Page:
Unemployment Advances in December, a First since April

Michigan’s Unemployment Rate Advances in December

Reversing the trend of the past seven months, Michigan’s unemployment rate advanced by 1.0 percent in December to stand at 7.3 percent. At the onset of the pandemic, the statewide jobless rate skyrocketed to achieve a historic high of 23.6 percent in April — the highest jobless rate seen for Michigan since at least 1976 — and has steadily fallen over the past seven months to achieve a low of 6.3 percent in November. The state’s unemployment rate exceeded the national rate of 6.5 percent, which also advanced over-the-month (+0.1%), and reflects the displacement of 186,000 workers across Michigan from November to December. This was the largest over-the-month drop in employment observed in Michigan since April, when employment fell by 1.2 million, which brings the size of the employed population to just under 93 percent of pre-COVID levels. The number of unemployed residents in Michigan rose by 36,000 over-the-month, which was the largest monthly increase observed since April when unemployment skyrocketed by 878,000. Although the size of the unemployed population across the state is currently 193 percent larger than February, the labor force remains 170,000 participants shy of the size recorded pre-COVID.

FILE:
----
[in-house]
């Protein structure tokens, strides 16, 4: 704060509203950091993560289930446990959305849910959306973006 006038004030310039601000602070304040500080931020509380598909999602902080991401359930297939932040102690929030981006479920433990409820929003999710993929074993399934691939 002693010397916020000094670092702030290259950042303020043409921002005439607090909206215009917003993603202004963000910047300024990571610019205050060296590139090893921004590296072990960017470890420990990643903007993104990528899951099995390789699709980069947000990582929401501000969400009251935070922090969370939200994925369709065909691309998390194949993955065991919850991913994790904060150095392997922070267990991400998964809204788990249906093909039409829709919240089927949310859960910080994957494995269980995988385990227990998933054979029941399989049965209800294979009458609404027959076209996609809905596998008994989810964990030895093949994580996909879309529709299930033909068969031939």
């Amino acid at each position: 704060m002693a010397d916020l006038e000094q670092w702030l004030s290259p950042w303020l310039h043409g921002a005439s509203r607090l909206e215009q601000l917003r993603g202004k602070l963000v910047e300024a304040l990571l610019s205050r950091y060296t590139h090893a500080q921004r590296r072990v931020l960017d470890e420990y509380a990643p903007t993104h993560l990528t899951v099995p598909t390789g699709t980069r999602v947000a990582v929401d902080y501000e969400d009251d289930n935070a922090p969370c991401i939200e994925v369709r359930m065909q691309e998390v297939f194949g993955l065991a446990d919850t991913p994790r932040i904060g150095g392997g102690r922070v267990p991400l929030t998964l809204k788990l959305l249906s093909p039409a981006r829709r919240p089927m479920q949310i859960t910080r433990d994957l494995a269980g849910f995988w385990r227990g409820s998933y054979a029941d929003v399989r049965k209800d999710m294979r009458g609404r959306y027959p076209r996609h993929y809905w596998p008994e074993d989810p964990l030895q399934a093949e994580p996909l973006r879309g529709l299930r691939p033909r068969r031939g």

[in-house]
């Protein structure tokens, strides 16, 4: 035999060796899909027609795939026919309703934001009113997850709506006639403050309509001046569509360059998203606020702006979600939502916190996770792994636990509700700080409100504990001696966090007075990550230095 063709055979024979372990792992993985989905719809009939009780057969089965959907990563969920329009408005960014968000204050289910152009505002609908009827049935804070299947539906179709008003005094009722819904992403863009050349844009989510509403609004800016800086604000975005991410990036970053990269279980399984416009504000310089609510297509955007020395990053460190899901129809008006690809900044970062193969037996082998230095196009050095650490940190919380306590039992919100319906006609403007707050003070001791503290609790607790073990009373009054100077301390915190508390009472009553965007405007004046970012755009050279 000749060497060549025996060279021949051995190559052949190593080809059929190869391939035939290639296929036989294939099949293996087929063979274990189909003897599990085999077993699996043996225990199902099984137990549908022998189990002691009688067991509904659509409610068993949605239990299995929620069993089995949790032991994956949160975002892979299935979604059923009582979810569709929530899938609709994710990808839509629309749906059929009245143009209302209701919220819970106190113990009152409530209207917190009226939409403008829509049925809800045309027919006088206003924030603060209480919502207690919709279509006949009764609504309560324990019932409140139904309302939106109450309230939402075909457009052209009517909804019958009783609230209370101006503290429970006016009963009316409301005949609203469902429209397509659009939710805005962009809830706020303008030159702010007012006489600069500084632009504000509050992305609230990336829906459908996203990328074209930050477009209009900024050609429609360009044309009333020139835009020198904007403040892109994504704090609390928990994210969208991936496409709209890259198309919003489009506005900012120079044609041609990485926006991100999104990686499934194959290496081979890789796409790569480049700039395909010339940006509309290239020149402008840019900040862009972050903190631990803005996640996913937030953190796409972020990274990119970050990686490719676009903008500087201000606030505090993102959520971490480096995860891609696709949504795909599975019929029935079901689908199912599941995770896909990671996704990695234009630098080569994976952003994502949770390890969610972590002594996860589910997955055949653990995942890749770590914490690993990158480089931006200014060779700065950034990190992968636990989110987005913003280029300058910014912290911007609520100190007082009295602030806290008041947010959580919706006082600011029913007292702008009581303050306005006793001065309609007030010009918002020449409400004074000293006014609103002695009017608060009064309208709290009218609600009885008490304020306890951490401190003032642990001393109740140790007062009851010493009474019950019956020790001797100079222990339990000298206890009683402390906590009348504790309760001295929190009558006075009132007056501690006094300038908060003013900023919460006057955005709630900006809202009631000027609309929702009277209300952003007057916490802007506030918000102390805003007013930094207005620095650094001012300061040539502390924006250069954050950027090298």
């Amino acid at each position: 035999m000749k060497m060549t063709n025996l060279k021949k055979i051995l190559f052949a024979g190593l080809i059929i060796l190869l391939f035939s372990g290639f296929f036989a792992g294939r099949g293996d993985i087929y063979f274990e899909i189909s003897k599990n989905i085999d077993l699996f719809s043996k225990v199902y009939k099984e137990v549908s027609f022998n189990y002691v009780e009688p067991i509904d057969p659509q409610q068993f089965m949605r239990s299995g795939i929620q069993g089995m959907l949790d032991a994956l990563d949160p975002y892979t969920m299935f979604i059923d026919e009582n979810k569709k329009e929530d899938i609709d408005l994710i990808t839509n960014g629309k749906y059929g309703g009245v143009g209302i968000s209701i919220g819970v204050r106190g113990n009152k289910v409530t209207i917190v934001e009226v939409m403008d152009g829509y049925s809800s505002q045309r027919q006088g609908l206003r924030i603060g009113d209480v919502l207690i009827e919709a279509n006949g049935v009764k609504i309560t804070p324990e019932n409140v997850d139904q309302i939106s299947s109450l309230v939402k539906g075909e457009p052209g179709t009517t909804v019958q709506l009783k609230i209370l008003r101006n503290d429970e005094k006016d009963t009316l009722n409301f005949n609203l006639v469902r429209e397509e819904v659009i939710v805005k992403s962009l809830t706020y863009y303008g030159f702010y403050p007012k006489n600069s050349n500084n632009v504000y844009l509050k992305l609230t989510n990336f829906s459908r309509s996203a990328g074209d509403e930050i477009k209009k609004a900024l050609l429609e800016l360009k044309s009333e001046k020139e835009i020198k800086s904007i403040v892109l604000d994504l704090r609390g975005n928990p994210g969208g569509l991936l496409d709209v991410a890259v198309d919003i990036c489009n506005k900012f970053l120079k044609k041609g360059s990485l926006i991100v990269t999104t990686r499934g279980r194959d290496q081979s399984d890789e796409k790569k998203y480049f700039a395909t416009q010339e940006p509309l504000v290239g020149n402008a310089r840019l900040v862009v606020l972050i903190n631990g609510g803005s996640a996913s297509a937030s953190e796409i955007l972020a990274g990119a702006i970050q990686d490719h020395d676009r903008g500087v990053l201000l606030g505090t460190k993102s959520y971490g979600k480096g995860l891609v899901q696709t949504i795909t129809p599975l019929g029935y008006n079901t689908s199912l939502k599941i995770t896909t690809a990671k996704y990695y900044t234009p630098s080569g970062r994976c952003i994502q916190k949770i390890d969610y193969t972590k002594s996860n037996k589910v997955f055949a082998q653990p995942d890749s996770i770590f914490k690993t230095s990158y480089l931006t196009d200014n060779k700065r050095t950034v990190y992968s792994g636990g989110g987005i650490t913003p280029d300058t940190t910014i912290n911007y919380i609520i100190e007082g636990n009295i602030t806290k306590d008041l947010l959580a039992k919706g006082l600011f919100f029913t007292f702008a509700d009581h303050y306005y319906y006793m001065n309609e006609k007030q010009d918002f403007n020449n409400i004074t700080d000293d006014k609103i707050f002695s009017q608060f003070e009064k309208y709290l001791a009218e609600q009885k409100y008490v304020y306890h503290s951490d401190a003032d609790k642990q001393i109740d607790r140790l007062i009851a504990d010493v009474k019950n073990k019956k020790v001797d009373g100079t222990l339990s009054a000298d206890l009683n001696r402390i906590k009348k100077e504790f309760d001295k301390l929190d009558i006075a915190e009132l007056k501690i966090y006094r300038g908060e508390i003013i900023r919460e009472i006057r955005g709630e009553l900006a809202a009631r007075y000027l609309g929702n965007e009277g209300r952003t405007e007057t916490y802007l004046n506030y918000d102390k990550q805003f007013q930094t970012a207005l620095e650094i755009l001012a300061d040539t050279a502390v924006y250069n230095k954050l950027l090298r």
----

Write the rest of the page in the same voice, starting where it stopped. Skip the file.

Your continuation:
Despite these seemingly negative signs, however, the fact that December marked the first month of unemployment growth since the pandemic began could signal that jobseekers are becoming more comfortable in resuming their hunt for work. Unemployment has continued to fall since April despite amassing layoffs, which signals that a majority of jobseekers halted their search for work amidst the pandemic and thus were no longer considered “unemployed” — which requires an individual to actively search for work over the previous four weeks. If every displaced worker remained in the labor force, the size of the unemployed population would rise in conjunction with declining employment. The opposite trend has emerged since the onset of the pandemic, however, with a growing share of individuals separating from the labor force as they pause their searches for work primarily due to declining optimism and fear of exposure to COVID-19, which has resulting in declining unemployment since the peak recorded in April. The slight uptick in unemployment observed in December could be a positive sign that jobseekers are beginning to return to the labor market as vaccine distribution accelerates, despite declining employment prevalent among the state’s heavily restricted industries of Leisure and Hospitality.


Unemployment Growth in West Michigan Lags Behind the State